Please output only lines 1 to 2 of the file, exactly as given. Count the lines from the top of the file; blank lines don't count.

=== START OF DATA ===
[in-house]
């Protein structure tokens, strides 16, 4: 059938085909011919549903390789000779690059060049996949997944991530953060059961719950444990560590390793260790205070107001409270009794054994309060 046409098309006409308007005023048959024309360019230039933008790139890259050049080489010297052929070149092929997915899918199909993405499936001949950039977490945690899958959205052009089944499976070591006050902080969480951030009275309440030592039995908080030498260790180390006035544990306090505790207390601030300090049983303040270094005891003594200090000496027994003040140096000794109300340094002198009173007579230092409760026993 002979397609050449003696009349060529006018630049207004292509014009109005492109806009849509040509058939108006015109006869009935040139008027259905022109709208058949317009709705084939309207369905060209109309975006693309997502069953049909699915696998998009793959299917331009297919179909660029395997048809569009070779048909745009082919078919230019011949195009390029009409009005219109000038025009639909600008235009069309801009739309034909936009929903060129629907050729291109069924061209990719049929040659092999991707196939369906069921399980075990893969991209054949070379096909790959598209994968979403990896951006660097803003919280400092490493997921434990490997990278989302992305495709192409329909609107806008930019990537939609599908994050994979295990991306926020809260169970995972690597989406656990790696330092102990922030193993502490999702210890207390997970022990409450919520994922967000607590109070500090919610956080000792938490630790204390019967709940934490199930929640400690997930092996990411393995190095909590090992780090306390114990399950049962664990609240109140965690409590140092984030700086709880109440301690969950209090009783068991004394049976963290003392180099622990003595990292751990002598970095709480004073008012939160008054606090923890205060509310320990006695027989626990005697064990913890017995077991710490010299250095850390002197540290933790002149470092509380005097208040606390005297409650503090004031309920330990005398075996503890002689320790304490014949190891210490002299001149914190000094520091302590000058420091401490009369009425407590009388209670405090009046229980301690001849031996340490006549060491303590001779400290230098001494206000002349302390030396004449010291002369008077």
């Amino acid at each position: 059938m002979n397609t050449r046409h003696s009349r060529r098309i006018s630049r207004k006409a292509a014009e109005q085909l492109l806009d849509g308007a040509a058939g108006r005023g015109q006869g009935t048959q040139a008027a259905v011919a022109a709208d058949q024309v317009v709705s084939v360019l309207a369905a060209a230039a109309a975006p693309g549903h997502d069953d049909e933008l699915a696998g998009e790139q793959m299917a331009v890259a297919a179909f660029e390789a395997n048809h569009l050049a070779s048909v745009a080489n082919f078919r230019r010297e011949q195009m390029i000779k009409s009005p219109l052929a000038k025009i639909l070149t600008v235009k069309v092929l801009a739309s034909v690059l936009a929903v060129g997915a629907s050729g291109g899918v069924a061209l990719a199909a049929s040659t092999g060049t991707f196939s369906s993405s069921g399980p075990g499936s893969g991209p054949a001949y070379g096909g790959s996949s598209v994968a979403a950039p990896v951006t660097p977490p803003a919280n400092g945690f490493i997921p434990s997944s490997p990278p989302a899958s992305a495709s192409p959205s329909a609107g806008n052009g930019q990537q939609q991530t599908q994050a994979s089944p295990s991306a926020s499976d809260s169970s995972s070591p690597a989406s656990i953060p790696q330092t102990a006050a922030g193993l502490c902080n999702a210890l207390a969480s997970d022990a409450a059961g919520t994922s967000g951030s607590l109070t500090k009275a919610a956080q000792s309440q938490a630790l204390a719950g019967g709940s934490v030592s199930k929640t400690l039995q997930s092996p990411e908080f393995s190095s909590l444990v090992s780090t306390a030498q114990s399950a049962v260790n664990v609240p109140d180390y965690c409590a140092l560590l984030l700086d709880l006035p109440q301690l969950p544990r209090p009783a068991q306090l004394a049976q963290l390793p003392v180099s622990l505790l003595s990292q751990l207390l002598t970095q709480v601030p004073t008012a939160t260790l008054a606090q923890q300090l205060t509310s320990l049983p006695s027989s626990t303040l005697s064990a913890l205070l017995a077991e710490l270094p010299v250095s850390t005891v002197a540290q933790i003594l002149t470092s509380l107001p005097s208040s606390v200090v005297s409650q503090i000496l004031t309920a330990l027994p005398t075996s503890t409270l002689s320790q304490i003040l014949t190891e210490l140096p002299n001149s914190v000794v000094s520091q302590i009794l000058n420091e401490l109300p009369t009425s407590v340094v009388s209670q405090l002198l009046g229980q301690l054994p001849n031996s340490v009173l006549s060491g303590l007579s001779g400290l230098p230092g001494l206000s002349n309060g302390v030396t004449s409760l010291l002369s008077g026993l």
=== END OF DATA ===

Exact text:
[in-house]
């Protein structure tokens, strides 16, 4: 059938085909011919549903390789000779690059060049996949997944991530953060059961719950444990560590390793260790205070107001409270009794054994309060 046409098309006409308007005023048959024309360019230039933008790139890259050049080489010297052929070149092929997915899918199909993405499936001949950039977490945690899958959205052009089944499976070591006050902080969480951030009275309440030592039995908080030498260790180390006035544990306090505790207390601030300090049983303040270094005891003594200090000496027994003040140096000794109300340094002198009173007579230092409760026993 002979397609050449003696009349060529006018630049207004292509014009109005492109806009849509040509058939108006015109006869009935040139008027259905022109709208058949317009709705084939309207369905060209109309975006693309997502069953049909699915696998998009793959299917331009297919179909660029395997048809569009070779048909745009082919078919230019011949195009390029009409009005219109000038025009639909600008235009069309801009739309034909936009929903060129629907050729291109069924061209990719049929040659092999991707196939369906069921399980075990893969991209054949070379096909790959598209994968979403990896951006660097803003919280400092490493997921434990490997990278989302992305495709192409329909609107806008930019990537939609599908994050994979295990991306926020809260169970995972690597989406656990790696330092102990922030193993502490999702210890207390997970022990409450919520994922967000607590109070500090919610956080000792938490630790204390019967709940934490199930929640400690997930092996990411393995190095909590090992780090306390114990399950049962664990609240109140965690409590140092984030700086709880109440301690969950209090009783068991004394049976963290003392180099622990003595990292751990002598970095709480004073008012939160008054606090923890205060509310320990006695027989626990005697064990913890017995077991710490010299250095850390002197540290933790002149470092509380005097208040606390005297409650503090004031309920330990005398075996503890002689320790304490014949190891210490002299001149914190000094520091302590000058420091401490009369009425407590009388209670405090009046229980301690001849031996340490006549060491303590001779400290230098001494206000002349302390030396004449010291002369008077």